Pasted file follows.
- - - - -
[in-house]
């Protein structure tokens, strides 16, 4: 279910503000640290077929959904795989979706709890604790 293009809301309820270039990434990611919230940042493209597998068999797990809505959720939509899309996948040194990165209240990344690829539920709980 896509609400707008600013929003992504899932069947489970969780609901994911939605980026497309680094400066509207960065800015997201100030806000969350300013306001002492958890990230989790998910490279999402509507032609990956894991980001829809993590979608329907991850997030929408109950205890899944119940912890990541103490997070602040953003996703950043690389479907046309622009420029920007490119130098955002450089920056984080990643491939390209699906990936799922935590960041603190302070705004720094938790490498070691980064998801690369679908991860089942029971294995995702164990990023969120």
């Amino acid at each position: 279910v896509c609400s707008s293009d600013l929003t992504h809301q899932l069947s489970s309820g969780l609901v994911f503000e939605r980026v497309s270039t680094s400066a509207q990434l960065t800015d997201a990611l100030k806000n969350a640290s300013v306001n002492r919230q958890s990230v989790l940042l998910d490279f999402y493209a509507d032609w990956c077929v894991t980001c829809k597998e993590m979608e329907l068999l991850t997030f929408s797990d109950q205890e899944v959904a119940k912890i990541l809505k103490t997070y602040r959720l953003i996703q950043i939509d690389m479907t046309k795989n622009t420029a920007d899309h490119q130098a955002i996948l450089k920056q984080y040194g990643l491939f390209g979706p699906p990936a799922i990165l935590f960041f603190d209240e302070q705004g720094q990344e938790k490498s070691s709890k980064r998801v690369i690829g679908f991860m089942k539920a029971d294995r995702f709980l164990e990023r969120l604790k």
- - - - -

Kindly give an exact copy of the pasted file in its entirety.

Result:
[in-house]
């Protein structure tokens, strides 16, 4: 279910503000640290077929959904795989979706709890604790 293009809301309820270039990434990611919230940042493209597998068999797990809505959720939509899309996948040194990165209240990344690829539920709980 896509609400707008600013929003992504899932069947489970969780609901994911939605980026497309680094400066509207960065800015997201100030806000969350300013306001002492958890990230989790998910490279999402509507032609990956894991980001829809993590979608329907991850997030929408109950205890899944119940912890990541103490997070602040953003996703950043690389479907046309622009420029920007490119130098955002450089920056984080990643491939390209699906990936799922935590960041603190302070705004720094938790490498070691980064998801690369679908991860089942029971294995995702164990990023969120």
């Amino acid at each position: 279910v896509c609400s707008s293009d600013l929003t992504h809301q899932l069947s489970s309820g969780l609901v994911f503000e939605r980026v497309s270039t680094s400066a509207q990434l960065t800015d997201a990611l100030k806000n969350a640290s300013v306001n002492r919230q958890s990230v989790l940042l998910d490279f999402y493209a509507d032609w990956c077929v894991t980001c829809k597998e993590m979608e329907l068999l991850t997030f929408s797990d109950q205890e899944v959904a119940k912890i990541l809505k103490t997070y602040r959720l953003i996703q950043i939509d690389m479907t046309k795989n622009t420029a920007d899309h490119q130098a955002i996948l450089k920056q984080y040194g990643l491939f390209g979706p699906p990936a799922i990165l935590f960041f603190d209240e302070q705004g720094q990344e938790k490498s070691s709890k980064r998801v690369i690829g679908f991860m089942k539920a029971d294995r995702f709980l164990e990023r969120l604790k």